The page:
Symptoms of low self-esteem
If you have low self-esteem or low confidence, you may hide yourself away from social situations, stop trying new things and avoid things you find challenging.
"In the short term, avoiding challenging and difficult situations makes you feel a lot safer," says Chris Williams, Professor of Psychosocial Psychiatry at the University of Glasgow.
"In the longer term, this can backfire because it reinforces your underlying doubts and fears. It teaches you the unhelpful rule that the only way to cope is by avoiding things."
Living with low self-esteem can harm your mental health, leading to problems like depression and anxiety.
You may also develop unhelpful habits, such as smoking and drinking too much, as a way of coping.
A bit more info
Low self-esteem often begins in childhood. Teachers, friends, siblings, parents, and even the media send us messages about ourselves, both positive and negative. For some reason, the message that you are not good enough is the one that stays with you.
Perhaps you found it difficult to live up to other people's expectations of you, or to your own expectations.
Stress and difficult life events, such as serious illness or a bereavement, can have a negative effect on self-esteem.
Personality can also play a part. Some people are just more prone to negative thinking, while others set impossibly high standards for themselves.
What can be done to treat low self-esteem
To boost your self-esteem, you need to identify the negative beliefs you have about yourself, then challenge them.
You may tell yourself you are "too stupid" to apply for a new job, for example, or that "nobody cares" about you.
Start to note these negative thoughts and write them down on a piece of paper or in a diary. Ask yourself when you first started to think these thoughts.
Next, start to write down evidence that challenges these negative beliefs: "I am really good at cryptic crosswords" or "My sister calls for a chat every week".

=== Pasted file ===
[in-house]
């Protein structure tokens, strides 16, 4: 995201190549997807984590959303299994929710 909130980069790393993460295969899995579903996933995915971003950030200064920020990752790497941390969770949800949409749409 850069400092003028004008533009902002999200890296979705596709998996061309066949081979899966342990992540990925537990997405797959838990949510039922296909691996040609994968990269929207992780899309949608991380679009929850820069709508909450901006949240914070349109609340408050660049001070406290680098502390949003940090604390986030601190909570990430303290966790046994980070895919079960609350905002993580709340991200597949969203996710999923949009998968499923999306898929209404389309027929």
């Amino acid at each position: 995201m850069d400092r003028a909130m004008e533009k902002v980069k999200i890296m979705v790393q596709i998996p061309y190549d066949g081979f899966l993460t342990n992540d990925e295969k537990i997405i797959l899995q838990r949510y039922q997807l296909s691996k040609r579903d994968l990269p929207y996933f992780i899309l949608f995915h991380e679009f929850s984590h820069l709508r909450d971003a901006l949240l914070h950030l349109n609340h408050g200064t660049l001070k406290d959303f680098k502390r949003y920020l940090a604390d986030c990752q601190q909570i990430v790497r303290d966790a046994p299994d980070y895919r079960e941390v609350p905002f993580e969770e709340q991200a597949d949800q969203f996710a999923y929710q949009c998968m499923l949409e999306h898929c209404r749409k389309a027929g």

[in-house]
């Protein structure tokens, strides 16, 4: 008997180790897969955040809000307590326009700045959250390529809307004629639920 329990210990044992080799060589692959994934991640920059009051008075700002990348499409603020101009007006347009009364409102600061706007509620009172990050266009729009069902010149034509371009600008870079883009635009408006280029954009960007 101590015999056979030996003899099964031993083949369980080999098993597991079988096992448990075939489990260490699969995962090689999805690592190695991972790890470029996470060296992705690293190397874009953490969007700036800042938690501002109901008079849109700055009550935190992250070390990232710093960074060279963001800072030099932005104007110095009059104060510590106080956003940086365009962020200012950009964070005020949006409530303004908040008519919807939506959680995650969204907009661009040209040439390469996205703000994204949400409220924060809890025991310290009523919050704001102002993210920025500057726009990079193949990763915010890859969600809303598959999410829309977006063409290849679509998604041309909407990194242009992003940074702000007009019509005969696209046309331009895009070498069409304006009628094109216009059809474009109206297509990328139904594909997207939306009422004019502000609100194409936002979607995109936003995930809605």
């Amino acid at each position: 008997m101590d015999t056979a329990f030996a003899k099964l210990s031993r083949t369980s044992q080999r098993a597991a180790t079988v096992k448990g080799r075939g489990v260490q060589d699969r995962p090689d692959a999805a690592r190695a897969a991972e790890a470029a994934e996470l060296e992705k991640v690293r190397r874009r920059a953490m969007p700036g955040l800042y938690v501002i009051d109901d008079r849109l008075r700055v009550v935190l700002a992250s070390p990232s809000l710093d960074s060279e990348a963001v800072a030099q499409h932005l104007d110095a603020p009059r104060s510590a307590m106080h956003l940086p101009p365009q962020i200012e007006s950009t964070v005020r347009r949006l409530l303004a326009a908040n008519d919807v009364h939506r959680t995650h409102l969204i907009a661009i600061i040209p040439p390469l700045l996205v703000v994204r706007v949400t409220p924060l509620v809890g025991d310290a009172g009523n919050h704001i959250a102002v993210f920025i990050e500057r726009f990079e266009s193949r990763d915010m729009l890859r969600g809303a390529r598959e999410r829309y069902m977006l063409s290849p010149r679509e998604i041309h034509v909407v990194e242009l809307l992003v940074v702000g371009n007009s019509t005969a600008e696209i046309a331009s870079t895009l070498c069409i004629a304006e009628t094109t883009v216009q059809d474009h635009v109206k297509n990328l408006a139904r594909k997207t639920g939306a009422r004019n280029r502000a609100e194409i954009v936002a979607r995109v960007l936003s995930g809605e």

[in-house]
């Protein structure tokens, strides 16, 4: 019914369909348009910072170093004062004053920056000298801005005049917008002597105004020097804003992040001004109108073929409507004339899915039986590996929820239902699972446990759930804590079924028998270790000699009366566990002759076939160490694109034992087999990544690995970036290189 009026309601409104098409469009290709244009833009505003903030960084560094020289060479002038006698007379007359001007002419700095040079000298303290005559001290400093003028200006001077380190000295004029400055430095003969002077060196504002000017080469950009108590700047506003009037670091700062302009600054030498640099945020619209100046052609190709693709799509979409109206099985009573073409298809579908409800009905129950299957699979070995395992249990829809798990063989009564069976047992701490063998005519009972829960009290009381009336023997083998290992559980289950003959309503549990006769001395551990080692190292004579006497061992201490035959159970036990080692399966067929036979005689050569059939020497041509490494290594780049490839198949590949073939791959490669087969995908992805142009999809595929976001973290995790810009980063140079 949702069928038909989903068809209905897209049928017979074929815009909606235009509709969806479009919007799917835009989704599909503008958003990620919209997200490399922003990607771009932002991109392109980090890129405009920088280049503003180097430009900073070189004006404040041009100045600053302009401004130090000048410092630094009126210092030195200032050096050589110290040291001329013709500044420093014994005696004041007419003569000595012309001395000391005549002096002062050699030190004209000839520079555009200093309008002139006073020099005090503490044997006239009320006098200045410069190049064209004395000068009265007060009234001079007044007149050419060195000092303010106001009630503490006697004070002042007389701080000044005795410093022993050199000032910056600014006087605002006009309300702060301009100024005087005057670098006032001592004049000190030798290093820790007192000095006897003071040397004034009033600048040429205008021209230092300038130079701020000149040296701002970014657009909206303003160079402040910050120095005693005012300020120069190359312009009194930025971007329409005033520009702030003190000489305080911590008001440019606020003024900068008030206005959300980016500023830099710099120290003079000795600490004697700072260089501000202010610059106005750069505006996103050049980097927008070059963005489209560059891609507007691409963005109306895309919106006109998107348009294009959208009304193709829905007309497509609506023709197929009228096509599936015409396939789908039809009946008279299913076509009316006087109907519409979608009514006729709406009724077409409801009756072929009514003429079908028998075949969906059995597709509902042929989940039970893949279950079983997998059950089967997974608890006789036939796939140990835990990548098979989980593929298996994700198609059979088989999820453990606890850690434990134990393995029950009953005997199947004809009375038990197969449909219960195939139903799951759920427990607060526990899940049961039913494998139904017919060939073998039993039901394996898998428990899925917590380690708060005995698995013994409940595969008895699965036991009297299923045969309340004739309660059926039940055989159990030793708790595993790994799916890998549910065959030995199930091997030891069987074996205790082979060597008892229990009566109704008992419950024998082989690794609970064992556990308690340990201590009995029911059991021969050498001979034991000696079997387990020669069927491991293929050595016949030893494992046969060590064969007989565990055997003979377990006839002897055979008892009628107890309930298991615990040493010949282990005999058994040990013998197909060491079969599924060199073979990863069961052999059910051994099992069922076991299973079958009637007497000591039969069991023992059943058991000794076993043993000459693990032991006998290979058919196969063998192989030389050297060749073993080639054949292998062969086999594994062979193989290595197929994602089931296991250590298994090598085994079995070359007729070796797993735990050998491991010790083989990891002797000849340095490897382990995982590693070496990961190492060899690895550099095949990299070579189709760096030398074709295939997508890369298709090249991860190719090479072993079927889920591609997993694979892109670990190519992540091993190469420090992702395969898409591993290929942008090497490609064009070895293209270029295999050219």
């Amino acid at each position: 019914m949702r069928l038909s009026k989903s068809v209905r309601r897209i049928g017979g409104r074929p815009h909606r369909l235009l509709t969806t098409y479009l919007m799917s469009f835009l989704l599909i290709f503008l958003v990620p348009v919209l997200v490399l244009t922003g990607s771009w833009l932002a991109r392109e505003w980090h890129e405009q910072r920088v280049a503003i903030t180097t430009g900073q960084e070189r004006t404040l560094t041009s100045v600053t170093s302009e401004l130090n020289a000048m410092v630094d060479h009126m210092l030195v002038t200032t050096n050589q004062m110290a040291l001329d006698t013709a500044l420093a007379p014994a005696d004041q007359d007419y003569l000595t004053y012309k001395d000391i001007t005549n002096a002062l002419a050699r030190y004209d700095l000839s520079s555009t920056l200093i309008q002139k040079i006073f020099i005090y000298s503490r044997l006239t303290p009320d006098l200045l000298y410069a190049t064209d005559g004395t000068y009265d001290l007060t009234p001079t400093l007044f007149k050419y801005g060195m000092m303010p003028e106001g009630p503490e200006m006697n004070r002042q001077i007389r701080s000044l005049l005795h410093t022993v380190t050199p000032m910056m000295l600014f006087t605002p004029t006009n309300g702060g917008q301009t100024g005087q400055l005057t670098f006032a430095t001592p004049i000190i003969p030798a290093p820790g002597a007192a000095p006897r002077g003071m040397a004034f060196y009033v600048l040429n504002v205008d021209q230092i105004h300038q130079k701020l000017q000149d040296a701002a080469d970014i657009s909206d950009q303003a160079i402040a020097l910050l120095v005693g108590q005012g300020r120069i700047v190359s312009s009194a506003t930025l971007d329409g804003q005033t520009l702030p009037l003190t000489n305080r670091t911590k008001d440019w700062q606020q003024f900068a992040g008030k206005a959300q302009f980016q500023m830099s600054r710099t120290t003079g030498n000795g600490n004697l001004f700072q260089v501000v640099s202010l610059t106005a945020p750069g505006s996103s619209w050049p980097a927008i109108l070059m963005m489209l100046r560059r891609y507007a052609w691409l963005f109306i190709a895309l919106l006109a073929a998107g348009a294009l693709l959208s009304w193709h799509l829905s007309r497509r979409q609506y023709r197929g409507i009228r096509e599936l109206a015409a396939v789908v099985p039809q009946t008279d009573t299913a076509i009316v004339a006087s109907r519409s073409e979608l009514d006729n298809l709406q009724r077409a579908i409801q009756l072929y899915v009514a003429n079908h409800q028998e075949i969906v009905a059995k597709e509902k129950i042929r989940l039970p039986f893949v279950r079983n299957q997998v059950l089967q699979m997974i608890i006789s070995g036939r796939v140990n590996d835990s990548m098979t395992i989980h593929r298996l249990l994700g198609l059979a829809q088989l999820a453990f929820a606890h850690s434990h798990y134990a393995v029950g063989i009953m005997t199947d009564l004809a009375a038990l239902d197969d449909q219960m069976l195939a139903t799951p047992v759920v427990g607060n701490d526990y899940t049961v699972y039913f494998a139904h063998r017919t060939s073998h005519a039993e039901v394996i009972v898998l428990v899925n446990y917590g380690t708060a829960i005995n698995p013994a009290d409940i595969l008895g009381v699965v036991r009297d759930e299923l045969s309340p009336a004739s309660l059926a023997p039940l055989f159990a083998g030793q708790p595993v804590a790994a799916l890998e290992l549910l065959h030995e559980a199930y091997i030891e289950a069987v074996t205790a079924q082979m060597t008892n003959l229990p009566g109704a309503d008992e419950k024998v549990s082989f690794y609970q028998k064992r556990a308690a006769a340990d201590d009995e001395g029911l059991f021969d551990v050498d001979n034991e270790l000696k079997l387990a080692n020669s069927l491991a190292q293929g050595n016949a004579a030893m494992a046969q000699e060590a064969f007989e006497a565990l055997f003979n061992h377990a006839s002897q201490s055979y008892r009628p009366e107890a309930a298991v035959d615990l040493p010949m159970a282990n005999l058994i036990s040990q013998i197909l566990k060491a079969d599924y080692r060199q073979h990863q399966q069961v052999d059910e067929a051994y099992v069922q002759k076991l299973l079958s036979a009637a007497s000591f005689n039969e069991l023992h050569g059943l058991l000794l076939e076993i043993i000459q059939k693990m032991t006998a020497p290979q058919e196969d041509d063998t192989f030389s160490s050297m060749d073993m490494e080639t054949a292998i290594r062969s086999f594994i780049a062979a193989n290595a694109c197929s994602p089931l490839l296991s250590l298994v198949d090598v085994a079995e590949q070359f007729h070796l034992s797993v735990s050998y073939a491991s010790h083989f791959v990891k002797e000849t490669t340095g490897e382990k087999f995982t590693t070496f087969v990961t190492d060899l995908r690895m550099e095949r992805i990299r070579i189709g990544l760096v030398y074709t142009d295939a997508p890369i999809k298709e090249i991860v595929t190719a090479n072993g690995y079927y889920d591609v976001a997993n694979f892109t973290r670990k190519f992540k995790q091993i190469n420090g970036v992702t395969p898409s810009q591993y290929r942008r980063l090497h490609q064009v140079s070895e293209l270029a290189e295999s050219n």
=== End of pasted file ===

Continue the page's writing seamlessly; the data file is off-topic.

Write down other positive things about yourself, such as "I am thoughtful" or "I am a great cook" or "I am someone that others trust".
Also write down good things that other people say about you.
Aim to have at least five things on your list and add to it regularly. Then put your list somewhere you can see it. That way, you can keep reminding yourself that you are OK.
"You might have low confidence now because of what happened when you were growing up," says Professor Williams. "But we can grow and develop new ways of seeing ourselves at any age."
- book yourself on one of our FREE self-esteem courses
- speak to us today about how we can help
We're here to help too
It's hard to resolve emotional or psychological problems on your own so we provide access to a wide range of courses that can give you a better understanding of yourself. More importantly, you will be 'arming' yourself with the tools required to get back to being the 'real' you.
We can provide several services to help you manage low self-esteem such as self-help courses. Courses are free and are held in various locations across Bristol. There are also courses on Anger Management, Stress, Anxiety, Panic, Low Mood, Worry, Sleep Management, Assertiveness and Emotional Management to name just a few.
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